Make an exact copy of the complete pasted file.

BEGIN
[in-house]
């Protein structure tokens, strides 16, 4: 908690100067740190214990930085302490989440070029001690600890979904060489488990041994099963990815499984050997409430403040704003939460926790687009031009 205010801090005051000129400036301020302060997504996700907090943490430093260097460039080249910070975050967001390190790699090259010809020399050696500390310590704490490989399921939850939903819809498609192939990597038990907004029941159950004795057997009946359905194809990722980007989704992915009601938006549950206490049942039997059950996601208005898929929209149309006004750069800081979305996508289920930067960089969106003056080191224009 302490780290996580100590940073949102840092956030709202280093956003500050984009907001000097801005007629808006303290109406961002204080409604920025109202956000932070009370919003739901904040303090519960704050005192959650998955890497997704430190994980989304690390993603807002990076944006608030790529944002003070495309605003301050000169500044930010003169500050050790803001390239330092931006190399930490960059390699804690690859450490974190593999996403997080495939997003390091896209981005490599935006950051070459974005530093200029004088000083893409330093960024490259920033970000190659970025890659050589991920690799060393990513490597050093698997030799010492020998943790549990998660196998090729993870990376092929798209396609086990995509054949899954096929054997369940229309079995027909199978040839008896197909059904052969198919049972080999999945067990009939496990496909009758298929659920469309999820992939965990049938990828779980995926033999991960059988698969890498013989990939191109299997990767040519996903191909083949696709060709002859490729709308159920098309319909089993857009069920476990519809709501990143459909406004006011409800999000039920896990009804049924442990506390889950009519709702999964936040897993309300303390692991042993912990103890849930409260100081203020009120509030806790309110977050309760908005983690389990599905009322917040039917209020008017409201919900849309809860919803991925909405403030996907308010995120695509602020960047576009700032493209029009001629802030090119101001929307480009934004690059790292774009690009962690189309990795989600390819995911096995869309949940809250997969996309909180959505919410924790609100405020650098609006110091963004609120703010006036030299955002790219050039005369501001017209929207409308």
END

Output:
[in-house]
């Protein structure tokens, strides 16, 4: 908690100067740190214990930085302490989440070029001690600890979904060489488990041994099963990815499984050997409430403040704003939460926790687009031009 205010801090005051000129400036301020302060997504996700907090943490430093260097460039080249910070975050967001390190790699090259010809020399050696500390310590704490490989399921939850939903819809498609192939990597038990907004029941159950004795057997009946359905194809990722980007989704992915009601938006549950206490049942039997059950996601208005898929929209149309006004750069800081979305996508289920930067960089969106003056080191224009 302490780290996580100590940073949102840092956030709202280093956003500050984009907001000097801005007629808006303290109406961002204080409604920025109202956000932070009370919003739901904040303090519960704050005192959650998955890497997704430190994980989304690390993603807002990076944006608030790529944002003070495309605003301050000169500044930010003169500050050790803001390239330092931006190399930490960059390699804690690859450490974190593999996403997080495939997003390091896209981005490599935006950051070459974005530093200029004088000083893409330093960024490259920033970000190659970025890659050589991920690799060393990513490597050093698997030799010492020998943790549990998660196998090729993870990376092929798209396609086990995509054949899954096929054997369940229309079995027909199978040839008896197909059904052969198919049972080999999945067990009939496990496909009758298929659920469309999820992939965990049938990828779980995926033999991960059988698969890498013989990939191109299997990767040519996903191909083949696709060709002859490729709308159920098309319909089993857009069920476990519809709501990143459909406004006011409800999000039920896990009804049924442990506390889950009519709702999964936040897993309300303390692991042993912990103890849930409260100081203020009120509030806790309110977050309760908005983690389990599905009322917040039917209020008017409201919900849309809860919803991925909405403030996907308010995120695509602020960047576009700032493209029009001629802030090119101001929307480009934004690059790292774009690009962690189309990795989600390819995911096995869309949940809250997969996309909180959505919410924790609100405020650098609006110091963004609120703010006036030299955002790219050039005369501001017209929207409308």